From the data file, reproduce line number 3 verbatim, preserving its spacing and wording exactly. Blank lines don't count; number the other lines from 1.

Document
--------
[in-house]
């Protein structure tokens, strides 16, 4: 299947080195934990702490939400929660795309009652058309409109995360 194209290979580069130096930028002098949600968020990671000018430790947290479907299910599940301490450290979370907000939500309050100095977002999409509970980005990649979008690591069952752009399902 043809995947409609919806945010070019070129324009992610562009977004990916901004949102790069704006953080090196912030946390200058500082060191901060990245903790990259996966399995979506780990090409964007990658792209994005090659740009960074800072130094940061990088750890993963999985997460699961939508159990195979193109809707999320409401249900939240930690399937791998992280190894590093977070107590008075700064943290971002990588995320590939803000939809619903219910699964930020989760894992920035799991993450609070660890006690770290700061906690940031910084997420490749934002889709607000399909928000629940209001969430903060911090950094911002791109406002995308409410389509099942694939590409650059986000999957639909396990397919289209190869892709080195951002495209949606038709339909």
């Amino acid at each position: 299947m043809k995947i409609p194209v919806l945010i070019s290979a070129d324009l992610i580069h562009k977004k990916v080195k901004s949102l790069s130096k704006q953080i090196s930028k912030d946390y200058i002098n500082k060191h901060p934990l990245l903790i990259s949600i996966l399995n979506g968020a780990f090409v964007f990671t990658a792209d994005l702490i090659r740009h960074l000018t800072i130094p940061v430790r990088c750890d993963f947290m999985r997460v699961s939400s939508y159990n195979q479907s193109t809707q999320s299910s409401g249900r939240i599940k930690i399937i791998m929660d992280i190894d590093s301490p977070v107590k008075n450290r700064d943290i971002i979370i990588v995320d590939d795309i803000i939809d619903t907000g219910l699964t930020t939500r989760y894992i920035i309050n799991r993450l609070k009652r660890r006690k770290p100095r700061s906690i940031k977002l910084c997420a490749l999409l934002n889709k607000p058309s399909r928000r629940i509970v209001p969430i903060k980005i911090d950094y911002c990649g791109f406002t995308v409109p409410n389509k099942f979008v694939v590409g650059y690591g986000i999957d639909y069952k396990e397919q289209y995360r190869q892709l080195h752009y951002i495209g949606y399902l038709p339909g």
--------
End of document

């Amino acid at each position: 299947m043809k995947i409609p194209v919806l945010i070019s290979a070129d324009l992610i580069h562009k977004k990916v080195k901004s949102l790069s130096k704006q953080i090196s930028k912030d946390y200058i002098n500082k060191h901060p934990l990245l903790i990259s949600i996966l399995n979506g968020a780990f090409v964007f990671t990658a792209d994005l702490i090659r740009h960074l000018t800072i130094p940061v430790r990088c750890d993963f947290m999985r997460v699961s939400s939508y159990n195979q479907s193109t809707q999320s299910s409401g249900r939240i599940k930690i399937i791998m929660d992280i190894d590093s301490p977070v107590k008075n450290r700064d943290i971002i979370i990588v995320d590939d795309i803000i939809d619903t907000g219910l699964t930020t939500r989760y894992i920035i309050n799991r993450l609070k009652r660890r006690k770290p100095r700061s906690i940031k977002l910084c997420a490749l999409l934002n889709k607000p058309s399909r928000r629940i509970v209001p969430i903060k980005i911090d950094y911002c990649g791109f406002t995308v409109p409410n389509k099942f979008v694939v590409g650059y690591g986000i999957d639909y069952k396990e397919q289209y995360r190869q892709l080195h752009y951002i495209g949606y399902l038709p339909g």